Rethinking the Regulatory State (A Slight Reprise)
I’ve been thinking about regulation—why we have it, how to make it better (more equitable, efficient, etc.), why some people hate it, and its relationship to vibrant urban areas for a couple decades now. (Just writing that makes me groan.)
I came of age in the Reagan Era when dismantling the regulatory state was a priority. It is odd how benign and almost principled that appears right now in light of our current president and his simply reactionary and unexamined repealing of Obama era milestones. Clean power plan? Individual health insurance mandates? Control of pesticides? All aimed at protecting health, safety and welfare—wiped out with a signature. And done at the behest of industries such as oil and gas, companies like Dow Corning, and extraordinarily rich individuals like the Koch Brothers.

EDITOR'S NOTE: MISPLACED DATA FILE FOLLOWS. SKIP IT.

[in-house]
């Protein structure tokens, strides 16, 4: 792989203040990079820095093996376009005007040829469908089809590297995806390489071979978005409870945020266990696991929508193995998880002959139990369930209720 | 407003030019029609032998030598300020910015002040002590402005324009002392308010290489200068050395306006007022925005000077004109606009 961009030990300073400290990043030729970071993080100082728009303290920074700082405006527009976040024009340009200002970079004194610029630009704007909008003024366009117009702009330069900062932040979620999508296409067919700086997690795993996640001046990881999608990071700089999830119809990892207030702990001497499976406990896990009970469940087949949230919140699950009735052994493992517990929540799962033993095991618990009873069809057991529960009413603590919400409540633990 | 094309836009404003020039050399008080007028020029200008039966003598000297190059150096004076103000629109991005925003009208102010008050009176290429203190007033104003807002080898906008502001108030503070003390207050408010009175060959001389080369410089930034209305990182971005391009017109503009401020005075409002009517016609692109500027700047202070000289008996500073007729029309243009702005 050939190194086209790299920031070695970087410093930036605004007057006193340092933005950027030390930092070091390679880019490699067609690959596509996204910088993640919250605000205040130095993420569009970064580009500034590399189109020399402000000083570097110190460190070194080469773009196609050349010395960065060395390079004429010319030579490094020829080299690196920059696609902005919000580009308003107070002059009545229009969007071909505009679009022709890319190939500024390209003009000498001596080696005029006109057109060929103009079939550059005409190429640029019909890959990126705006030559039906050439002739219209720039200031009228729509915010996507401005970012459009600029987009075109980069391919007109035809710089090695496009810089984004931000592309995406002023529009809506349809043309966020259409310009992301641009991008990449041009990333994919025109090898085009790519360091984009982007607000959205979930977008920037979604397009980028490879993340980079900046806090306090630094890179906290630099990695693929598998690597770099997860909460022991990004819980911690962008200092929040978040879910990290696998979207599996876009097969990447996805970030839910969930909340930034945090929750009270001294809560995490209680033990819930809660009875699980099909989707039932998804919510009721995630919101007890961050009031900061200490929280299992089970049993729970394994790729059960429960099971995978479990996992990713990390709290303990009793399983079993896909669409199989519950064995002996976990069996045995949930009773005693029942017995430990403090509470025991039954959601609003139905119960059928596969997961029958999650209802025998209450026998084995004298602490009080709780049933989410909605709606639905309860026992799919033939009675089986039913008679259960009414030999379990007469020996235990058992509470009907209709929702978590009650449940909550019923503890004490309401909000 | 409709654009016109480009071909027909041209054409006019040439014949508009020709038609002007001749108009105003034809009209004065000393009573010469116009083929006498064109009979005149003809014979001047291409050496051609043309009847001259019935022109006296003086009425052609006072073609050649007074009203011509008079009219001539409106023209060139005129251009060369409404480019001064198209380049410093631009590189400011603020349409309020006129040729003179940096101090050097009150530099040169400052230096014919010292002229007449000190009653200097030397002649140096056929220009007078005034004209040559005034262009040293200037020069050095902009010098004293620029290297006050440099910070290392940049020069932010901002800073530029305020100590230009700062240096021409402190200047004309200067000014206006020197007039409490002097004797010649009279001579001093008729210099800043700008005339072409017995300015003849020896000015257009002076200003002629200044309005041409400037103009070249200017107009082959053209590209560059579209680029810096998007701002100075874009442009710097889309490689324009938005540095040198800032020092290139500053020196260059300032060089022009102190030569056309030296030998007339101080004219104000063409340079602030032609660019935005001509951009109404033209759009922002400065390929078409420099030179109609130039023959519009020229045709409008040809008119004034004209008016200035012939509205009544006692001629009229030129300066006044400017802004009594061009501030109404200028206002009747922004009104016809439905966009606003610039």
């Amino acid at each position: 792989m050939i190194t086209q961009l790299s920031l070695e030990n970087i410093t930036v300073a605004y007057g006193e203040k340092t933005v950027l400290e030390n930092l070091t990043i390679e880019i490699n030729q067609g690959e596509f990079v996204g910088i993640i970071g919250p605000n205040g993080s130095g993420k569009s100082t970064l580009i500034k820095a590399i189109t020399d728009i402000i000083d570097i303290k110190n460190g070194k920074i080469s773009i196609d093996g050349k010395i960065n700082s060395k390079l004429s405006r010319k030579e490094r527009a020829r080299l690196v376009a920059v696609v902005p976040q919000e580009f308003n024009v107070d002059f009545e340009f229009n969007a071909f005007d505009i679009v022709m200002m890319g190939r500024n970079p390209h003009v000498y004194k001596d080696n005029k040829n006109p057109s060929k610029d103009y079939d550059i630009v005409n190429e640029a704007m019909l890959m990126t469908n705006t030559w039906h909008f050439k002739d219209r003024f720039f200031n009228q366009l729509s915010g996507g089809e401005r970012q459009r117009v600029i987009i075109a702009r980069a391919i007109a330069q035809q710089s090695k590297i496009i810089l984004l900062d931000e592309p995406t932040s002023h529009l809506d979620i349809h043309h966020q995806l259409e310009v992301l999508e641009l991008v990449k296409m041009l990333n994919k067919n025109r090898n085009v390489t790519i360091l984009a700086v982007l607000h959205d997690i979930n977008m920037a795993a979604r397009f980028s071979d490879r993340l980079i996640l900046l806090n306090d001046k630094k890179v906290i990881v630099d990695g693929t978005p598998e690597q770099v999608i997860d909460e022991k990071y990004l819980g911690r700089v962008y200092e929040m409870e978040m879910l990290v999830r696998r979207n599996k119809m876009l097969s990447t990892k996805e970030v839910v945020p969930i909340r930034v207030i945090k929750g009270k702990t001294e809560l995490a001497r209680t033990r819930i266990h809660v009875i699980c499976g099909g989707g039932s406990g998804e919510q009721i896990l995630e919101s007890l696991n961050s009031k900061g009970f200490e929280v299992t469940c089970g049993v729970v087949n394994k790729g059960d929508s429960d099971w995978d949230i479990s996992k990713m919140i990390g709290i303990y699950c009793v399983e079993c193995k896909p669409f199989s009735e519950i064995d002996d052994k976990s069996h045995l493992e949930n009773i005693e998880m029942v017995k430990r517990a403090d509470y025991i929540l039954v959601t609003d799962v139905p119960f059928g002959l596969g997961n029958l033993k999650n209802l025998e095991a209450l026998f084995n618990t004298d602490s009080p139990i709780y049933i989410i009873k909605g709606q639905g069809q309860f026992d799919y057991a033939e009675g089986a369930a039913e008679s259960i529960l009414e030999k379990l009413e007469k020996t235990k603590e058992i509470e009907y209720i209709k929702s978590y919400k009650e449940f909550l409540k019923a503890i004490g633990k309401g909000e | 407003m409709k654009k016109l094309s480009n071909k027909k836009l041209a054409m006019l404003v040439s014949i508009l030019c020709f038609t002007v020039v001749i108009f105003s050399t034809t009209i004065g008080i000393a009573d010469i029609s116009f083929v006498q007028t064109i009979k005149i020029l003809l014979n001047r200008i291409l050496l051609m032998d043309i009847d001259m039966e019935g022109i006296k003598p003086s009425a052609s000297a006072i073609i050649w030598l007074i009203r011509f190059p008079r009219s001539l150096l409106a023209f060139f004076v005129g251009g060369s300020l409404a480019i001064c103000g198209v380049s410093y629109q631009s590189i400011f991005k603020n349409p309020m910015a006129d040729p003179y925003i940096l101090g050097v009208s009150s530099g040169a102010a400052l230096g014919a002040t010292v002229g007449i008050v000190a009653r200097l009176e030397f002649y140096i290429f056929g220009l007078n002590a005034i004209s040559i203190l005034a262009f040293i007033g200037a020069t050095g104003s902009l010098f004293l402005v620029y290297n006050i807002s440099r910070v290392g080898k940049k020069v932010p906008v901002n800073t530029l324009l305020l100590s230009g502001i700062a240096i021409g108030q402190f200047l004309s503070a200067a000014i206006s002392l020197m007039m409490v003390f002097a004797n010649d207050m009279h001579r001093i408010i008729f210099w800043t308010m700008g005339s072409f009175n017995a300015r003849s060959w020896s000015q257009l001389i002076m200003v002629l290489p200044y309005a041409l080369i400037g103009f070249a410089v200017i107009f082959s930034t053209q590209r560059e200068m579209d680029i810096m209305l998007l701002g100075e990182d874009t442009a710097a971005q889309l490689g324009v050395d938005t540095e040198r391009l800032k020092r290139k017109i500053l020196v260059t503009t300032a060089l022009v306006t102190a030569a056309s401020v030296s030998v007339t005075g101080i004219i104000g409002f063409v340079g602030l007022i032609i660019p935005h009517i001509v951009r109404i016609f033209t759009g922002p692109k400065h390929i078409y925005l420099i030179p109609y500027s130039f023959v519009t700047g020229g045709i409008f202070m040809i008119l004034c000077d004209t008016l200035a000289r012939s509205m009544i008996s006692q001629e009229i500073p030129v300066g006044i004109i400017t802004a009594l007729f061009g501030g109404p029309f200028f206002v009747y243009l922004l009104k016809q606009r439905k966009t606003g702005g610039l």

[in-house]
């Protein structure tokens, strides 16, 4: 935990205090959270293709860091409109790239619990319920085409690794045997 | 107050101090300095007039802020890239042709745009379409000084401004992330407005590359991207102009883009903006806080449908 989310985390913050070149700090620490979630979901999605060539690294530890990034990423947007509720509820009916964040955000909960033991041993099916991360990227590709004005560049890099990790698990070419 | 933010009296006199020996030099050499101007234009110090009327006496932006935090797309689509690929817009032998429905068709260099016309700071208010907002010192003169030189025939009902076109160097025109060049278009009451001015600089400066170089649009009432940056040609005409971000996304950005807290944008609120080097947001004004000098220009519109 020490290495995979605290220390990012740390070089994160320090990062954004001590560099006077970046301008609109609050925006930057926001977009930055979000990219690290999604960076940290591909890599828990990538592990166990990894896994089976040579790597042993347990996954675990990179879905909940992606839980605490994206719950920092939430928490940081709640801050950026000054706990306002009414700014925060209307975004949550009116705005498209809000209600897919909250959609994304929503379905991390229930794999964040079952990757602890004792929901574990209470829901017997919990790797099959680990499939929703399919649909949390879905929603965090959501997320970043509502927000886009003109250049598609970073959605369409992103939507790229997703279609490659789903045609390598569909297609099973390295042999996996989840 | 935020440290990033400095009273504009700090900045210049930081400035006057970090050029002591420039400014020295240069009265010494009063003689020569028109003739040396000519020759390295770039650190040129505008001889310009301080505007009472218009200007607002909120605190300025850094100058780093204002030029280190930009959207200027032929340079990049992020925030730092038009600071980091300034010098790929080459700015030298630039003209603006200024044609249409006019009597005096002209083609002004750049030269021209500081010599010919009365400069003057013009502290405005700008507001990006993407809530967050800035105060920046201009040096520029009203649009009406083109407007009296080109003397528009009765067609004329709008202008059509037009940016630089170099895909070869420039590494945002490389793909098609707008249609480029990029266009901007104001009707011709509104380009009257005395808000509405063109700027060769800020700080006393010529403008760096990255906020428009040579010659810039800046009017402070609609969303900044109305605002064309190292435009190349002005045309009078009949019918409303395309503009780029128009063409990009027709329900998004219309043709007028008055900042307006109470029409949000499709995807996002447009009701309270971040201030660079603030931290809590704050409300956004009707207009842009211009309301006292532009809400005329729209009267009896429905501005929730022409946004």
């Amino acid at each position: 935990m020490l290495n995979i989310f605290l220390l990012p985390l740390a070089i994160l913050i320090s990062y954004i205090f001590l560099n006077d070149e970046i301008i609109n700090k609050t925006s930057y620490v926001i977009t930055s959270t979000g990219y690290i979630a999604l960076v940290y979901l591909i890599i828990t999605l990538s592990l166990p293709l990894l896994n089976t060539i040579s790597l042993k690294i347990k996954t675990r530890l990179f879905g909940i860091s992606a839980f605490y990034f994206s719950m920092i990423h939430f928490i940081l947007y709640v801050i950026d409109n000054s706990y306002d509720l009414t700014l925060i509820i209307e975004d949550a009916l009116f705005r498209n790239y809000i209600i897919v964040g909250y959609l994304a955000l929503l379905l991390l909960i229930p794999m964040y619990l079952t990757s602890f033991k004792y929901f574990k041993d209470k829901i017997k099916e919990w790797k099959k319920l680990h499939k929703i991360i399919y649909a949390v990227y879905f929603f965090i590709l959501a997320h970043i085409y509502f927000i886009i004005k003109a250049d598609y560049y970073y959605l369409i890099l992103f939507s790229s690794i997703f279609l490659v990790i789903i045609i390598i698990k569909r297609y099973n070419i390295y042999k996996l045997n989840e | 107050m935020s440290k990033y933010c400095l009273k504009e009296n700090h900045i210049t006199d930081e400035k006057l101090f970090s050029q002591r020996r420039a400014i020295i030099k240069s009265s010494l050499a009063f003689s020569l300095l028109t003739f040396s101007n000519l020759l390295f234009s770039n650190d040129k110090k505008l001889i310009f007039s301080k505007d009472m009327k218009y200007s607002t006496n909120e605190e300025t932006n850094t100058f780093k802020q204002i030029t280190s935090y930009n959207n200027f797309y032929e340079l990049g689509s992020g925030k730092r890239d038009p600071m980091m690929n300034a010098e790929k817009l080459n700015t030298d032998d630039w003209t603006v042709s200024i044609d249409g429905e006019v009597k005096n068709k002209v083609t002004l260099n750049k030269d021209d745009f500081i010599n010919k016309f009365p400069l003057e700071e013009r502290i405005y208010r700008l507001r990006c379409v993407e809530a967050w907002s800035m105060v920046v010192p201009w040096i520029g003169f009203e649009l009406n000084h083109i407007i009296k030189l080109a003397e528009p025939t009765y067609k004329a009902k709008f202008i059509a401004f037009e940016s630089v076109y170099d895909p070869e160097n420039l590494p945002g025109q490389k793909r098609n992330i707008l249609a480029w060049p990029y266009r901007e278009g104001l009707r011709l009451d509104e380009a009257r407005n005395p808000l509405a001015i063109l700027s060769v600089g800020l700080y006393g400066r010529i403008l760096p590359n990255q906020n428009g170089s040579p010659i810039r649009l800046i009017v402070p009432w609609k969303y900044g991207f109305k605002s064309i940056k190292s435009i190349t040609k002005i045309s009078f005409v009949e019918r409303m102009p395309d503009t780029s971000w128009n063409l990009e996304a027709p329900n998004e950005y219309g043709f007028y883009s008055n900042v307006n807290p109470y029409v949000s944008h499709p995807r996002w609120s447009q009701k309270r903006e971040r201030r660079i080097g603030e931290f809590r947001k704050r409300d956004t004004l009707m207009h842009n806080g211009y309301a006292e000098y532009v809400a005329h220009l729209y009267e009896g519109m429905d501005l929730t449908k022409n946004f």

So if you are breaking out champagne because the regulatory state is off your back, I’ve written in another post (on our African Urbanism website) that you might want to contain yourself. In that post (see: https://emb7d1.wixsite.com/africanurbanism/single-post/2017/04/22/Regulatory-reform-A-cautionary-tale) I focused on Nairobi.
But here I’d like to talk about London.